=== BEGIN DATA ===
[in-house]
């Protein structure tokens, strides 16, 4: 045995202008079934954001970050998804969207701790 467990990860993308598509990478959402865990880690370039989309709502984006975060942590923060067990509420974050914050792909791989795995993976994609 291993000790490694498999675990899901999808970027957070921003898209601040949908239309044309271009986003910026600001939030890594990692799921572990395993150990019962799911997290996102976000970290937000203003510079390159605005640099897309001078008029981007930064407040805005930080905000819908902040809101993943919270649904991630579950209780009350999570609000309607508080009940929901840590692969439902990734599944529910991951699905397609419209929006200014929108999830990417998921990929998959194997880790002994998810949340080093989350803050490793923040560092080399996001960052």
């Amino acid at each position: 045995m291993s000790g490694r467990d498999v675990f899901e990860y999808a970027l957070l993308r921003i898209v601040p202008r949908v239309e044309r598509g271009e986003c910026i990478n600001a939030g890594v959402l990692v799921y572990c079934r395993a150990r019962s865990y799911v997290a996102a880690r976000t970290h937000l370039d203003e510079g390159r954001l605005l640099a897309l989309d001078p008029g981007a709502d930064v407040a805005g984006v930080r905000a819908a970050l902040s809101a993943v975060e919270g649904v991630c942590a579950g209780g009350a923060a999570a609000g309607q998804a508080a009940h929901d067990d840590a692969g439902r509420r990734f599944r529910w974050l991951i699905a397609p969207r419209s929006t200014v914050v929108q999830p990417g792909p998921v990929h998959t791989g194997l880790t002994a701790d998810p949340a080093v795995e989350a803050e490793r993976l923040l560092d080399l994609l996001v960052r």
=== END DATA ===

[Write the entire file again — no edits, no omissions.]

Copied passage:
[in-house]
């Protein structure tokens, strides 16, 4: 045995202008079934954001970050998804969207701790 467990990860993308598509990478959402865990880690370039989309709502984006975060942590923060067990509420974050914050792909791989795995993976994609 291993000790490694498999675990899901999808970027957070921003898209601040949908239309044309271009986003910026600001939030890594990692799921572990395993150990019962799911997290996102976000970290937000203003510079390159605005640099897309001078008029981007930064407040805005930080905000819908902040809101993943919270649904991630579950209780009350999570609000309607508080009940929901840590692969439902990734599944529910991951699905397609419209929006200014929108999830990417998921990929998959194997880790002994998810949340080093989350803050490793923040560092080399996001960052």
């Amino acid at each position: 045995m291993s000790g490694r467990d498999v675990f899901e990860y999808a970027l957070l993308r921003i898209v601040p202008r949908v239309e044309r598509g271009e986003c910026i990478n600001a939030g890594v959402l990692v799921y572990c079934r395993a150990r019962s865990y799911v997290a996102a880690r976000t970290h937000l370039d203003e510079g390159r954001l605005l640099a897309l989309d001078p008029g981007a709502d930064v407040a805005g984006v930080r905000a819908a970050l902040s809101a993943v975060e919270g649904v991630c942590a579950g209780g009350a923060a999570a609000g309607q998804a508080a009940h929901d067990d840590a692969g439902r509420r990734f599944r529910w974050l991951i699905a397609p969207r419209s929006t200014v914050v929108q999830p990417g792909p998921v990929h998959t791989g194997l880790t002994a701790d998810p949340a080093v795995e989350a803050e490793r993976l923040l560092d080399l994609l996001v960052r």